Insert the bare wires into the terminals with care. The grounding wire should be connected to the green terminal.

Connect the hot (black) and neutral (white) wires to the brass and silver terminals respectively.

The bare/ green-covered grounding wire must also be linked to the GND terminal.

Step 7: Check Terminal Screws

Tighten each terminal screw securely but not too tightly, then trim any extra wire.

Double-check that the wires are connected properly to the right terminals. Then attach the cable clamp to the remaining insulating cover.

Do inspect the wires visually to ensure they are not overtightened or trapped. Each plug should have its top housing replaced. Keep the cables tangle-free, just as you would your phone cords tangle free.

Step 8: Cross Check with Multimeter 

Before using your cord, check it with a multimeter to make sure there’s enough current. Put one of the probes from your multimeter into one of the plugs’ hot wires. But make sure to do this again between the neutral prongs and then the grounding prongs. 

In this case, all three tests show that the wires are connected correctly. The extension cord is now ready to be used!

Some Important Tips

Heavy-duty appliances require 240-volt outlets to be powered. When a big appliance is plugged into a 240-volt outlet, it runs more efficiently.

Consider these extension cord safety guidelines for you and your family.

Also, do watch out for these do’s and don’ts to make your journey smooth!


  • Acknowledge the amount of current drawn by your extension.
  • Circuit breakers should be sized appropriately for the extension.
  • The extension wire gauge should be selected according to the desired length and current draw. 
  • Maintain a short extension cable with the biggest gauge feasible.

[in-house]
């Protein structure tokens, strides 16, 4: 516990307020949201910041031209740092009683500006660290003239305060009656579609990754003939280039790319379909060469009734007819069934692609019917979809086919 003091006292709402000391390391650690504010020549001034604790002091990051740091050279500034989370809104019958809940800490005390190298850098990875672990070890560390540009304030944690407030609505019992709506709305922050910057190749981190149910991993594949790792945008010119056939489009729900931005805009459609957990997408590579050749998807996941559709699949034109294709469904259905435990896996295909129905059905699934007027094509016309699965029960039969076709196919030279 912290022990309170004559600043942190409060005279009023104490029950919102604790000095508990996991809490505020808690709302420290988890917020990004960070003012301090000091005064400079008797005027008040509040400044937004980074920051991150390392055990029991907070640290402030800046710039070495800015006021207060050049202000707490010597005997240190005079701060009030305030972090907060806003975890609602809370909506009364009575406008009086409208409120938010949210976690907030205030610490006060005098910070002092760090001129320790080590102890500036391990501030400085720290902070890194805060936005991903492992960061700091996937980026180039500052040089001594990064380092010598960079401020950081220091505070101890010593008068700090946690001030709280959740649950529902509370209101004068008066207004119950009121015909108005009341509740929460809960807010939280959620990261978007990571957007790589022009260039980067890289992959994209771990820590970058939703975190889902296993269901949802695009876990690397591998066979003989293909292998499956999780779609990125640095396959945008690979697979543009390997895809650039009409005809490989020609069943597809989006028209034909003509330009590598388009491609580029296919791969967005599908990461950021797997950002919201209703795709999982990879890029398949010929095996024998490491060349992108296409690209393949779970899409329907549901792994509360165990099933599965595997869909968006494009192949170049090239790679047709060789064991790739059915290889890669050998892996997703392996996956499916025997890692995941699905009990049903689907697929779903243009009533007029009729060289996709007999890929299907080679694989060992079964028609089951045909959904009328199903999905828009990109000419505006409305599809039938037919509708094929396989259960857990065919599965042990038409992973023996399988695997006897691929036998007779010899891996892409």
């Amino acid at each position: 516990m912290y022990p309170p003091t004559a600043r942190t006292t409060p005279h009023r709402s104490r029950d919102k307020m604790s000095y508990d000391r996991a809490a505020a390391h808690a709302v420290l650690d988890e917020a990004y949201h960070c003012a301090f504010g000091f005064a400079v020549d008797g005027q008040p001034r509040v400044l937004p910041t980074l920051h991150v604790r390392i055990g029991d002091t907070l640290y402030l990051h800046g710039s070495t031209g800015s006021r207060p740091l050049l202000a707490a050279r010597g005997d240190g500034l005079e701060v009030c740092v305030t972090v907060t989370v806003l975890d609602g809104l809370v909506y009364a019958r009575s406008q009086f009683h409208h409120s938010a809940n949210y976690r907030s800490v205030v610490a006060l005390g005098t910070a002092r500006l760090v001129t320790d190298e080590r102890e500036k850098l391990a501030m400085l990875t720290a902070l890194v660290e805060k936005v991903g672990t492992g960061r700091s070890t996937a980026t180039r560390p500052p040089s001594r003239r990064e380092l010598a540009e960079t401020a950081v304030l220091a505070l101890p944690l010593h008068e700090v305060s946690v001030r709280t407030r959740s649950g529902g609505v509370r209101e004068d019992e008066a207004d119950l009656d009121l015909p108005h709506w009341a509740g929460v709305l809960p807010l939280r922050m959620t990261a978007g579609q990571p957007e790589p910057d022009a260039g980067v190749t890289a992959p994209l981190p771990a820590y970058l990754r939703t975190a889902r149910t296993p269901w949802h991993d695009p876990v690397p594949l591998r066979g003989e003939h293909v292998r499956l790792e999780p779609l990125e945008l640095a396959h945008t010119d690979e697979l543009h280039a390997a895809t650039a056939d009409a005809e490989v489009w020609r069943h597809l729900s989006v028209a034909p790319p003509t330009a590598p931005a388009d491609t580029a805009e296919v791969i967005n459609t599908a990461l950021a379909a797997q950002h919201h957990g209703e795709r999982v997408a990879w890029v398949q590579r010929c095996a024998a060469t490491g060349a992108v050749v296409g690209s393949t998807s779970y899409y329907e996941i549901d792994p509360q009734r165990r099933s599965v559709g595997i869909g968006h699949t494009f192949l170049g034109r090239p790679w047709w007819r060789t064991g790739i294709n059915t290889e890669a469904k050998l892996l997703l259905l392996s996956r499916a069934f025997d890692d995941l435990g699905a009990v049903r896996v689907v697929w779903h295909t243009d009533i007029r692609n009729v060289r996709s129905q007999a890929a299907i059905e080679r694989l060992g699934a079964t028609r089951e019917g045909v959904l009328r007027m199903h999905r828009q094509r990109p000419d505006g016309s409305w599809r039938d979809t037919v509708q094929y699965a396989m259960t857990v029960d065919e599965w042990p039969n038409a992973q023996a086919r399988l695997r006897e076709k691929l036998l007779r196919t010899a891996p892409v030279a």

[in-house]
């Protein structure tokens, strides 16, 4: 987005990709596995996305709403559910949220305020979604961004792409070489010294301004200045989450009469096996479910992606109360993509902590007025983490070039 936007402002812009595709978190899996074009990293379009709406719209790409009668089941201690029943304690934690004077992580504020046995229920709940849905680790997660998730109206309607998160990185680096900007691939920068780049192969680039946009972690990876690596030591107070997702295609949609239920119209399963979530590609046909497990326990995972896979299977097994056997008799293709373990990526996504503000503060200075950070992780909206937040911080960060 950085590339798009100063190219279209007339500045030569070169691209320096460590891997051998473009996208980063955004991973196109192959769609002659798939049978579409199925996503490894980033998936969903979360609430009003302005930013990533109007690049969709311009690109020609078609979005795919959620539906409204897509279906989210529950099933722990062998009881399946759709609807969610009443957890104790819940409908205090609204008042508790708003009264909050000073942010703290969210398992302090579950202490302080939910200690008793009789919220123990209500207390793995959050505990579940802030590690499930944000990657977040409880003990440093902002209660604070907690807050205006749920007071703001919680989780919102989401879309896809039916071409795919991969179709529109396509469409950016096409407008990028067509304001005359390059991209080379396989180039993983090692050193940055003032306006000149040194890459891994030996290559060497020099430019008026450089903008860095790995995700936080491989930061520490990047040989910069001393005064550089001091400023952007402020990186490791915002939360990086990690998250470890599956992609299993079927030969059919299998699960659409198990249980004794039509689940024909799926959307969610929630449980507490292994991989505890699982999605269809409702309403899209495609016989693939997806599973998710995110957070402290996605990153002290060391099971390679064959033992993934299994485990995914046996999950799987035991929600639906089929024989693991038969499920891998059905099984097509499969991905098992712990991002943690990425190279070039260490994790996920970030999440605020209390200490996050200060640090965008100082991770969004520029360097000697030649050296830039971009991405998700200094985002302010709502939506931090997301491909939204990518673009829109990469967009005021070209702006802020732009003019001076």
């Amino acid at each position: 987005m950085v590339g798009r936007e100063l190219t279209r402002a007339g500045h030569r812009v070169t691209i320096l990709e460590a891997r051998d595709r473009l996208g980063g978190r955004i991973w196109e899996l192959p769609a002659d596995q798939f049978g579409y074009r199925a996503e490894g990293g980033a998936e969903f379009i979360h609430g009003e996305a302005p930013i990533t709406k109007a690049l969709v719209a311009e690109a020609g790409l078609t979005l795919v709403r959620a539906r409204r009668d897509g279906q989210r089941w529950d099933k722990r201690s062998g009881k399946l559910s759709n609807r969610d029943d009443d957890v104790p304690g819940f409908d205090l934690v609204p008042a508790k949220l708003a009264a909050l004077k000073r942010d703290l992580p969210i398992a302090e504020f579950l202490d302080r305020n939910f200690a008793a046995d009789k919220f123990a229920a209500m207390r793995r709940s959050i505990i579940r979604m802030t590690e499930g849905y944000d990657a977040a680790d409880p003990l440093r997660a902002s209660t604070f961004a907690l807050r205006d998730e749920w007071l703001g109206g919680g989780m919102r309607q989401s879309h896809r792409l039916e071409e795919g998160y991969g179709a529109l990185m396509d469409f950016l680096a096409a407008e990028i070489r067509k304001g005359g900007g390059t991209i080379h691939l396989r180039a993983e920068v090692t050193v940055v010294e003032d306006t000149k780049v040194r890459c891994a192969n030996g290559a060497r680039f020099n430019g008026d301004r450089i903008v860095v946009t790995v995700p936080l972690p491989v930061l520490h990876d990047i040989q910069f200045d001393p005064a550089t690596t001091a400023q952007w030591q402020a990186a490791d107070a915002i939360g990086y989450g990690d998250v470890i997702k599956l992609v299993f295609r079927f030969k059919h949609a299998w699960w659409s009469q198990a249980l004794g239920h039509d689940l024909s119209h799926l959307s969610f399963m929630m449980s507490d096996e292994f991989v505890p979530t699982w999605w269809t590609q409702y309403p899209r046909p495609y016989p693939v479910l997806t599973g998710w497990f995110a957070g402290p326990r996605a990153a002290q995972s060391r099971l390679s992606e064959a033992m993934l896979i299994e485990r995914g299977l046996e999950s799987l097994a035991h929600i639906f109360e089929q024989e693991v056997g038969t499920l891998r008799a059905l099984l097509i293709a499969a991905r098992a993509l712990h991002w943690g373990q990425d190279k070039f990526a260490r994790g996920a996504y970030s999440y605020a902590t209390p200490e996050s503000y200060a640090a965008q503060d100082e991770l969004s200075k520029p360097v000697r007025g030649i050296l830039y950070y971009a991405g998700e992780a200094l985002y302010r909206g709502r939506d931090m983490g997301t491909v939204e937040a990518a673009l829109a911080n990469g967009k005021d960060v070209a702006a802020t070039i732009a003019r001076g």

• Unroll extension cables to avoid a buildup of heat.


  • As a portable extension cable, use Romex or another strong wire.
  • Coil or uncoil solid wire repeatedly as it will degrade it.
  • Use a cable with a lower amperage rating than your extension or circuit. 
  • Keep extension cables coiled when in use.
  • Utilize any wire that lacks a ground plug.
  • Run multiple high-current tools concurrently on a cable or circuit.
  • Use a long extension cable if a shorter one is available.
  • Use permanent outdoor extension cords as it creates hazardous complications.

Always remember to test extension cables before using and repairing or replacing broken parts instantly.


Question: What is the best material for making extension cords?  

Answer: Firstly, you’ll need an SJ-cord that is 10/3.  You’ll also require screwdrivers, female and male cord plug caps, wire strippers, voltage tester, and wire strippers. 

Question: Can you run 240 volts through a 110-volt extension wire?

Answer: The 240v cable’s rating is the same as the 120v cable’s. Check the BS number to get an idea of how well insulated it is. The current rating is the same as 120v if the CSA is less than 2.5mm.

Question: Can you make an extension cord?

Answer: Your extension cord is usually three feet shorter than it should be. You can make it as long as you want. Remember to reduce the appliance’s power correspondingly.

Final Words

That’s all from my end. I hope you’re now clear on how to make a 240-volt extension cord.

Follow safety instructions as you’re dealing with electrical wiring. It’s better not to deal with any lethal consequences. Contact a professional if necessary. 

That’s it for today. Best of luck!